“It is worth doing nothing and having a rest”.

I remember the first time I heard this wonderful piece from The Curly Pyjama Letters by Michael Leunig. I was enjoying relaxation at the beginning of a yoga class with my dear teacher Lyn Colenso and she read the letter (see below) to us like a bedtime story; the sentiment stayed with me for a long time after. The Curly Pyjama Letters is a collection of correspondence between lone voyager Vasco Pyjama and his friend and mentor Mr Curly of Curly Flat.

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Dear Vasco,

What is worth doing and what is worth having?

I would like to say simply this. It is worth doing nothing and having a rest; in spite of all the difficulty it may cause you must rest Vasco –otherwise you will become restless!

I believe the world is sick with exhaustion and dying of restlessness. While it is true that periods of weariness help the spirit to grow, the prolonged ongoing state of fatigue to which our world seems to be rapidly adopting is ultimately soul destroying as well as earth destroying. The ecology of evil flourishes and love cannot take root in this sad situation. Tiredness is one of our strongest, most noble and instructive feelings. It is an important aspect of our conscience and must be heeded or else we will not survive. When you are tired you must act upon it sensibly – you must rest like the trees and animals do.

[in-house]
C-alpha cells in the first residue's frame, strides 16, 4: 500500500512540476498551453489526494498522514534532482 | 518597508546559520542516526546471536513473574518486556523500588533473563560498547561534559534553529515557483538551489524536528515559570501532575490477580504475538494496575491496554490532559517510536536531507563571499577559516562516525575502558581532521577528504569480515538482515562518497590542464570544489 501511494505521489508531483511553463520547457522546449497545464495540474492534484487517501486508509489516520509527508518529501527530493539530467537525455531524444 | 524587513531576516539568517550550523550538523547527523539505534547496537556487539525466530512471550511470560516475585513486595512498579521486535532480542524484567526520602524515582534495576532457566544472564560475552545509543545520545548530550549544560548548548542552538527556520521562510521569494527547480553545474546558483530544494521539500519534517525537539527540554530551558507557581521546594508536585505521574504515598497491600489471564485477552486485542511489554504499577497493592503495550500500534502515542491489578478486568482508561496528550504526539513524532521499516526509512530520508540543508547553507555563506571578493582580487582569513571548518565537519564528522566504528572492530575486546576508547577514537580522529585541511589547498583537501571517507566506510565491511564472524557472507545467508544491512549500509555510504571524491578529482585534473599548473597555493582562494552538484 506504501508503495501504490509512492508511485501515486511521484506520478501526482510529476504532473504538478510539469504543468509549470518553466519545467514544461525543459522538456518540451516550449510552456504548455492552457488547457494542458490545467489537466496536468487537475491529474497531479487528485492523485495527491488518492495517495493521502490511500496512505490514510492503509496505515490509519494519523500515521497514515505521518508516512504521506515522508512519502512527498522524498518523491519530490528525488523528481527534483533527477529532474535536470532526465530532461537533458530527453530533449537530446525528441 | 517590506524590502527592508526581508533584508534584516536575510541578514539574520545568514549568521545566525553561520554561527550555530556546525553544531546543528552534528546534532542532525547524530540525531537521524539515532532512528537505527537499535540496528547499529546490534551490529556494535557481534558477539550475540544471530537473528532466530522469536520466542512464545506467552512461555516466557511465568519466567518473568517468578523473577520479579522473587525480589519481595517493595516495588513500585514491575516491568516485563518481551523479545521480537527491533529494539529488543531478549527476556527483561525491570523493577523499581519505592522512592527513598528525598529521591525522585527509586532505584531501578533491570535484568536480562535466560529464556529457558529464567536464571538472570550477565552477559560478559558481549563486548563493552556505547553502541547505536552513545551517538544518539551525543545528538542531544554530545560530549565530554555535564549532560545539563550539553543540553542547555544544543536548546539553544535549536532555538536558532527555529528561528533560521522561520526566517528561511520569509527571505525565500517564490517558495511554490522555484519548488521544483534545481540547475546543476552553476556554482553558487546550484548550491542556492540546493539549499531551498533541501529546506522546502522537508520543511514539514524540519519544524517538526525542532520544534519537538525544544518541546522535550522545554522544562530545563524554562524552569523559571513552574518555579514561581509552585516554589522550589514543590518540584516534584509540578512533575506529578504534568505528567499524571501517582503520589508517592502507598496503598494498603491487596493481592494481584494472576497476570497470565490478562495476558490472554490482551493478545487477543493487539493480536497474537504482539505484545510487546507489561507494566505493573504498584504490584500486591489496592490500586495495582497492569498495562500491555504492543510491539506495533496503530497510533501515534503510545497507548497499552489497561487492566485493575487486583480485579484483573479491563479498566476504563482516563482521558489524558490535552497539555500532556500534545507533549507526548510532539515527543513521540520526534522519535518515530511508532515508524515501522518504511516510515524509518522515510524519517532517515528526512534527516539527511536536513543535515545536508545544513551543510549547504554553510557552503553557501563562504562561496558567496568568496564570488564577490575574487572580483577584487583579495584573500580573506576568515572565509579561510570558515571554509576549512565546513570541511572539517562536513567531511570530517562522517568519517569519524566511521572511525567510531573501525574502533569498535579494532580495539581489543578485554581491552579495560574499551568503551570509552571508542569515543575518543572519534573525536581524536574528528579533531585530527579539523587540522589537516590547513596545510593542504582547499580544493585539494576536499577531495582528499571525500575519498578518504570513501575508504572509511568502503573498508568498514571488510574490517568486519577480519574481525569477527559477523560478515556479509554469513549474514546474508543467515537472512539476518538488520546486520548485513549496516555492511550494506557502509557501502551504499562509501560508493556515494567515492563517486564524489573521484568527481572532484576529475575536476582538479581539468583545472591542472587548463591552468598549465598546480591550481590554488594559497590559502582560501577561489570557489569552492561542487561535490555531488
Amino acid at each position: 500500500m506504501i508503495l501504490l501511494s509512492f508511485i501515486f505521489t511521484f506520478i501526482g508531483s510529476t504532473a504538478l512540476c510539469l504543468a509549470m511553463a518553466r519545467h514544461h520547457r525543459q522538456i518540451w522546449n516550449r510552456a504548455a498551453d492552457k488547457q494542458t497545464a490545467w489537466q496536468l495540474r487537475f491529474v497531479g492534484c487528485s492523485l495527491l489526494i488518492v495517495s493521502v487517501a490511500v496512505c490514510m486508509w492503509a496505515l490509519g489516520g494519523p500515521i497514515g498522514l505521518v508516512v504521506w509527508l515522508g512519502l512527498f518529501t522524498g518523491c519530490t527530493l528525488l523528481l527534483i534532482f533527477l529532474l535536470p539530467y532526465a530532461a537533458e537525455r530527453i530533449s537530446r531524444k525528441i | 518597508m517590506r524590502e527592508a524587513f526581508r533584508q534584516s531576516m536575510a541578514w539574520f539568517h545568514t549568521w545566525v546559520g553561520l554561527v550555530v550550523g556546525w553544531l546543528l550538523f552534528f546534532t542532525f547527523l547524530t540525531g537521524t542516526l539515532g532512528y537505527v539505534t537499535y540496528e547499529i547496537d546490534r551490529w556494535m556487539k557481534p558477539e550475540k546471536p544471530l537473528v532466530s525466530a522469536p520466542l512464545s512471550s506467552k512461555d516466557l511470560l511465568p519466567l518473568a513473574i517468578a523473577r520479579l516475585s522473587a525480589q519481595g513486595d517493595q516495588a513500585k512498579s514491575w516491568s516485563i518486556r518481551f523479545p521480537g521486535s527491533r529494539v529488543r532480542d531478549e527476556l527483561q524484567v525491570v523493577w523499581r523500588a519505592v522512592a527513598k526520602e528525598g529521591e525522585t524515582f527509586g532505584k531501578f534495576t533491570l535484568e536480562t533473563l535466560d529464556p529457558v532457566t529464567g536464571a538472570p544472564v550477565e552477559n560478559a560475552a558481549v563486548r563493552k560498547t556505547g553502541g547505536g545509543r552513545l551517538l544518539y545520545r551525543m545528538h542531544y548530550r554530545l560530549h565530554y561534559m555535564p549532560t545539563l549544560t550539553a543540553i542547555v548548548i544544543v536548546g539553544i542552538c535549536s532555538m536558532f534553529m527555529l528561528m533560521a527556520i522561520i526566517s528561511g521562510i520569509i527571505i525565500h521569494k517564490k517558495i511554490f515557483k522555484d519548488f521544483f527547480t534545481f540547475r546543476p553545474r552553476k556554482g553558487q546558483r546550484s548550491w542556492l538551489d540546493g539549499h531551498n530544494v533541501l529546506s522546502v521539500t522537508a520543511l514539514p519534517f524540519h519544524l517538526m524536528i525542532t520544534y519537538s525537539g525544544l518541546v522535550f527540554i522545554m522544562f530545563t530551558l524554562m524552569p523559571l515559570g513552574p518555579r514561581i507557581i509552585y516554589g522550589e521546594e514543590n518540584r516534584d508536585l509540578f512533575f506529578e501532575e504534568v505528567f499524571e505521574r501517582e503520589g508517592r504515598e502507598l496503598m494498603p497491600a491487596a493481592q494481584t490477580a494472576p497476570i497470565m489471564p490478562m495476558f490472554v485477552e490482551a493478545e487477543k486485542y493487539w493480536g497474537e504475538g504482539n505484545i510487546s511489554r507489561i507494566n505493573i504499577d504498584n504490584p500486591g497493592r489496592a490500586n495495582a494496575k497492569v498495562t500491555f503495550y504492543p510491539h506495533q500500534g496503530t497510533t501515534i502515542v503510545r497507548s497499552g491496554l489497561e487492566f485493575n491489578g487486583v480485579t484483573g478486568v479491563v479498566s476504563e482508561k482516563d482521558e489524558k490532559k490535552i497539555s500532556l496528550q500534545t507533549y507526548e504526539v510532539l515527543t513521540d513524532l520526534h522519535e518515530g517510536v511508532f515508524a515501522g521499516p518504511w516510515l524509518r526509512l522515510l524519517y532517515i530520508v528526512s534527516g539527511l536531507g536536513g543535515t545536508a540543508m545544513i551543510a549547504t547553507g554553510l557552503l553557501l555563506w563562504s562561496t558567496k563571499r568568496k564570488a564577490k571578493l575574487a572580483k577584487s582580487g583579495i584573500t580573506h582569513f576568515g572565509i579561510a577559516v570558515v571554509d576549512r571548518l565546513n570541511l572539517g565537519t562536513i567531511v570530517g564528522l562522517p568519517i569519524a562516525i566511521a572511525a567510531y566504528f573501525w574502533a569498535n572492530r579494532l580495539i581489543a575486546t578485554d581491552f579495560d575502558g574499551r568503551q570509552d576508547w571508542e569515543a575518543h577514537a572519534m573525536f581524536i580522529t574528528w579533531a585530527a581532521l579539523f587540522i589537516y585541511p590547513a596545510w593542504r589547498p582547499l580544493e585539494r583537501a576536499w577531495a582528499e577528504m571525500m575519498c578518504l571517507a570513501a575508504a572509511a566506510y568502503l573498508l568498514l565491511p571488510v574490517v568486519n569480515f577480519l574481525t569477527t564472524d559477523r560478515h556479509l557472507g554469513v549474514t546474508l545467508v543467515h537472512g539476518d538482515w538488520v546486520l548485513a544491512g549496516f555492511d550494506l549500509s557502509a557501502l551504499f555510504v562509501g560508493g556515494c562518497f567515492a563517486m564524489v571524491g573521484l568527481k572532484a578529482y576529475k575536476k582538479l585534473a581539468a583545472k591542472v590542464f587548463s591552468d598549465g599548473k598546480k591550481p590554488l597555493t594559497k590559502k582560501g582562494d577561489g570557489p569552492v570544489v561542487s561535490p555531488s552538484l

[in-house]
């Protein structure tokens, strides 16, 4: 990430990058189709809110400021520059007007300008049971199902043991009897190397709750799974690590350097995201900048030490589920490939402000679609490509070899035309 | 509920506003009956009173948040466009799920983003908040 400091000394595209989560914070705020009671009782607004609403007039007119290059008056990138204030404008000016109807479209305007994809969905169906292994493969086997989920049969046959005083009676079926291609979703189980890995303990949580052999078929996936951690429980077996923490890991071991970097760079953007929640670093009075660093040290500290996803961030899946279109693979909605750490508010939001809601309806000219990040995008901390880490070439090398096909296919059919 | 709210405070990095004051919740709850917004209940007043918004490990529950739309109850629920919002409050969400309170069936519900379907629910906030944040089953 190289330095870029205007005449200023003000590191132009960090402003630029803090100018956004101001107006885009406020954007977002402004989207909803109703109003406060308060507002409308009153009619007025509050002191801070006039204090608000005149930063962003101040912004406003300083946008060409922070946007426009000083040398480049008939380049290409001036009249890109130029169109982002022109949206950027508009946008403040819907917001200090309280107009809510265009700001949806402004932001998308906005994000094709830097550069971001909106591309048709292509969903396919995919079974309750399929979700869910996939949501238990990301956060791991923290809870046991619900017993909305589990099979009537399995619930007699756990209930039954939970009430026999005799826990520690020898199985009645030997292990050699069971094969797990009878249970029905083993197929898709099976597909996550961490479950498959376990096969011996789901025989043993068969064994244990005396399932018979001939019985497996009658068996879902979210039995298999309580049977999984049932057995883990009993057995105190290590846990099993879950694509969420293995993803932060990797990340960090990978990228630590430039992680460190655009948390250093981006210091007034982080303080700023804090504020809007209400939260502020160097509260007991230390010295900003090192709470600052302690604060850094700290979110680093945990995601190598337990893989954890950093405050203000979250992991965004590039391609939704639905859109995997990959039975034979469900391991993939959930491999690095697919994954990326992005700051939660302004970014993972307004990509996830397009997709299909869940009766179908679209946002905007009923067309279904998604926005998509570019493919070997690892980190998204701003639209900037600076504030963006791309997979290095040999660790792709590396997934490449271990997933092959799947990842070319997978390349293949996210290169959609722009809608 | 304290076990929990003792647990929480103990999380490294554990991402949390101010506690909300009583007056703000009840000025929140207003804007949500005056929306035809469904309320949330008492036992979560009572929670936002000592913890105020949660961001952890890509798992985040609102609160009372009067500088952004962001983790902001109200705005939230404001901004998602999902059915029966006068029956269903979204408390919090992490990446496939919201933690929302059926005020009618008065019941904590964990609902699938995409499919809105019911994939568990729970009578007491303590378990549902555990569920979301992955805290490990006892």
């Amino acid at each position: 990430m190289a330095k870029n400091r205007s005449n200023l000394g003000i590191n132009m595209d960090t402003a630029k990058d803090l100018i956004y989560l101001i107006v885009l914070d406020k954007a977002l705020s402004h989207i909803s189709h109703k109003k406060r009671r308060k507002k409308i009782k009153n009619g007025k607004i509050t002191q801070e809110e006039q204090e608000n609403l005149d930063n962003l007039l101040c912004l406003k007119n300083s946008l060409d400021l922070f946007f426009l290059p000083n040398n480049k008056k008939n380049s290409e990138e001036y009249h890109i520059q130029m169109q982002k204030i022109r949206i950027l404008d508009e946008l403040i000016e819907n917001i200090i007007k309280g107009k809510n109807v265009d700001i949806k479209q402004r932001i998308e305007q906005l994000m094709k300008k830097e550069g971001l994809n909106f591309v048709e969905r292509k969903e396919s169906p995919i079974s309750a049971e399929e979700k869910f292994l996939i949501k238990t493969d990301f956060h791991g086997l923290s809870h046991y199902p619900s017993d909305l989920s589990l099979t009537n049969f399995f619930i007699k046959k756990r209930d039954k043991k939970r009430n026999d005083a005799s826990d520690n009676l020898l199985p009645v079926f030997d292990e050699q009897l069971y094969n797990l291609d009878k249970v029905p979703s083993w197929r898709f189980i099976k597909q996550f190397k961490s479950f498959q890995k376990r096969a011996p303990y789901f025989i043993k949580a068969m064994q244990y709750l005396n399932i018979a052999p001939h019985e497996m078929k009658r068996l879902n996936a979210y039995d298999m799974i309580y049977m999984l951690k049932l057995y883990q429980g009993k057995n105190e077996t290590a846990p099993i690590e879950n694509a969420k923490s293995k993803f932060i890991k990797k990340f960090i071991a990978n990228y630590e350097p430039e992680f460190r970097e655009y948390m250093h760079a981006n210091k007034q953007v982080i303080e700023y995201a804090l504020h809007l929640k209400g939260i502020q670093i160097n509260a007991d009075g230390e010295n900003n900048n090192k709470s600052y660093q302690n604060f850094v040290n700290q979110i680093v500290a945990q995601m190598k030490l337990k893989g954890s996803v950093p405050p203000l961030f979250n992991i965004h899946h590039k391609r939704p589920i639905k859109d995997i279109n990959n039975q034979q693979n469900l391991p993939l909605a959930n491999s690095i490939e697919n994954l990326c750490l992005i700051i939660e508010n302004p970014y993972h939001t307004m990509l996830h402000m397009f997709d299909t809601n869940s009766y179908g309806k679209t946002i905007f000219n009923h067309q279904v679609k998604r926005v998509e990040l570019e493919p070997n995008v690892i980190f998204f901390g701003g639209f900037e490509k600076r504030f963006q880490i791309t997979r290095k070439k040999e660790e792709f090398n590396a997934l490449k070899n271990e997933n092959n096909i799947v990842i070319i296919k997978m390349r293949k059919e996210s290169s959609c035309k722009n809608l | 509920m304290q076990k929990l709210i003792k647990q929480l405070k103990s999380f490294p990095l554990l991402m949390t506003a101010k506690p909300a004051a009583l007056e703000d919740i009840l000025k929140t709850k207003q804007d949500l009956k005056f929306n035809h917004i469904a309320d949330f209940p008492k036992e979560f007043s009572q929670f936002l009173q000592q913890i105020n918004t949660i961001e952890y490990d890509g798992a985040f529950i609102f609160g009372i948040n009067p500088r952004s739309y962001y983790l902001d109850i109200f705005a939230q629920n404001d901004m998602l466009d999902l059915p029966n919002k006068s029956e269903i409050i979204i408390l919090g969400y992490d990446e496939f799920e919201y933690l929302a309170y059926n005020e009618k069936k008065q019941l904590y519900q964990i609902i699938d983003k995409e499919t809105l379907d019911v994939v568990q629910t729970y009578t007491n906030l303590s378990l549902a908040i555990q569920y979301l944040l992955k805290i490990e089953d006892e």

Yet tiredness has become a matter of shame! This is a dangerous development.

Tiredness has become the most suppressed feeling in the world. Everywhere we see people overcoming their exhaustion and pushing on with intensity—cultivating the great mass mania which all around is making life so hard and ugly—so cruel and meaningless—so utterly graceless—and being congratulated for overcoming it and pushing it deep down inside themselves as if it were a virtue to do this.

And of course Vasco, you know what happens when such strong and natural feelings are denied—they turn into the most powerful and bitter poisons with dreadful consequences. We live in a world of these consequences and then wonder why we are so unhappy.

So I gently urge you Vasco, do as we do in Curly Flat—learn to curl up and rest—feel your noble tiredness—learn about it and make a generous place for it in your life and enjoyment will surely follow.

I repeat it’s worth doing nothing and having a rest.

Yours Sleepily,
Mr. Curly XXX

As we learn to witness and welcome whatever arises within and around us, we gain insight and understanding into what is required to live harmoniously with ourselves, others and life around us.

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Looking for Happiness

I often come across images, poetry and stories that inspire me in the work I am doing (and I have one below to share with you). They can be gentle reminders of what we already know, or ignite a new spark of knowing or curiosity. In a world that pulls us in different directions with so much stimulation and on offer, it can be really helpful to come back to what is simple and grounds us in present moment reality. For me, spending time with family, friends and animals, being in nature and connecting to beauty, all bring me deep peace and happiness.